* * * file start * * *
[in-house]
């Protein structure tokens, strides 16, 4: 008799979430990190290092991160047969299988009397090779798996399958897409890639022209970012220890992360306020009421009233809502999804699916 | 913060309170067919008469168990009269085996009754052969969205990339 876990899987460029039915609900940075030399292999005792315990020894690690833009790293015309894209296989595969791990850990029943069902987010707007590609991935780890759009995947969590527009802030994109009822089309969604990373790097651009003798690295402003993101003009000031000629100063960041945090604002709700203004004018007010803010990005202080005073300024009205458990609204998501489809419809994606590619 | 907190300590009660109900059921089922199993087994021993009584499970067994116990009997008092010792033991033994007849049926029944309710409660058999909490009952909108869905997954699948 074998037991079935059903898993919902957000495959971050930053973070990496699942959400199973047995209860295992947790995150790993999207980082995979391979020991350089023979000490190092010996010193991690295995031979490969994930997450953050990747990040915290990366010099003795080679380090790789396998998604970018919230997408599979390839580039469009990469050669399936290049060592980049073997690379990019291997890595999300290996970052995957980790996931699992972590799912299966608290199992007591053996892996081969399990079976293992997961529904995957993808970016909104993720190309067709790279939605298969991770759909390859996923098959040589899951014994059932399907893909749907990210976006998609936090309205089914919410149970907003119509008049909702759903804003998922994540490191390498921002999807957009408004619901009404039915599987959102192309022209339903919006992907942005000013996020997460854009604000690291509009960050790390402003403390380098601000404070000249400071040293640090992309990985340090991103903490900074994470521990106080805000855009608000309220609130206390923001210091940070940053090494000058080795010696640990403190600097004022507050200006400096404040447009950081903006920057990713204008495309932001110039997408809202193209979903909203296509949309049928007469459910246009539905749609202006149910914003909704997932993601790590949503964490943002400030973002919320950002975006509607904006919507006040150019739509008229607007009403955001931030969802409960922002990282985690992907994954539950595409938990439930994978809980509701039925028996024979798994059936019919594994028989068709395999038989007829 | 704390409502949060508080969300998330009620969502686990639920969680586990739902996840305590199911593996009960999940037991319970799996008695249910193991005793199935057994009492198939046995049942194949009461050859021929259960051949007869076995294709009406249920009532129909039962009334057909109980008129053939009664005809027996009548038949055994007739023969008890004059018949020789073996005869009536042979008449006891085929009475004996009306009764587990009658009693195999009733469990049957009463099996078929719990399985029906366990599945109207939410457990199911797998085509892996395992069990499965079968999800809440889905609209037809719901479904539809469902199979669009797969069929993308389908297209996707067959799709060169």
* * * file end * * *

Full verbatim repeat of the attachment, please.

[in-house]
């Protein structure tokens, strides 16, 4: 008799979430990190290092991160047969299988009397090779798996399958897409890639022209970012220890992360306020009421009233809502999804699916 | 913060309170067919008469168990009269085996009754052969969205990339 876990899987460029039915609900940075030399292999005792315990020894690690833009790293015309894209296989595969791990850990029943069902987010707007590609991935780890759009995947969590527009802030994109009822089309969604990373790097651009003798690295402003993101003009000031000629100063960041945090604002709700203004004018007010803010990005202080005073300024009205458990609204998501489809419809994606590619 | 907190300590009660109900059921089922199993087994021993009584499970067994116990009997008092010792033991033994007849049926029944309710409660058999909490009952909108869905997954699948 074998037991079935059903898993919902957000495959971050930053973070990496699942959400199973047995209860295992947790995150790993999207980082995979391979020991350089023979000490190092010996010193991690295995031979490969994930997450953050990747990040915290990366010099003795080679380090790789396998998604970018919230997408599979390839580039469009990469050669399936290049060592980049073997690379990019291997890595999300290996970052995957980790996931699992972590799912299966608290199992007591053996892996081969399990079976293992997961529904995957993808970016909104993720190309067709790279939605298969991770759909390859996923098959040589899951014994059932399907893909749907990210976006998609936090309205089914919410149970907003119509008049909702759903804003998922994540490191390498921002999807957009408004619901009404039915599987959102192309022209339903919006992907942005000013996020997460854009604000690291509009960050790390402003403390380098601000404070000249400071040293640090992309990985340090991103903490900074994470521990106080805000855009608000309220609130206390923001210091940070940053090494000058080795010696640990403190600097004022507050200006400096404040447009950081903006920057990713204008495309932001110039997408809202193209979903909203296509949309049928007469459910246009539905749609202006149910914003909704997932993601790590949503964490943002400030973002919320950002975006509607904006919507006040150019739509008229607007009403955001931030969802409960922002990282985690992907994954539950595409938990439930994978809980509701039925028996024979798994059936019919594994028989068709395999038989007829 | 704390409502949060508080969300998330009620969502686990639920969680586990739902996840305590199911593996009960999940037991319970799996008695249910193991005793199935057994009492198939046995049942194949009461050859021929259960051949007869076995294709009406249920009532129909039962009334057909109980008129053939009664005809027996009548038949055994007739023969008890004059018949020789073996005869009536042979008449006891085929009475004996009306009764587990009658009693195999009733469990049957009463099996078929719990399985029906366990599945109207939410457990199911797998085509892996395992069990499965079968999800809440889905609209037809719901479904539809469902199979669009797969069929993308389908297209996707067959799709060169």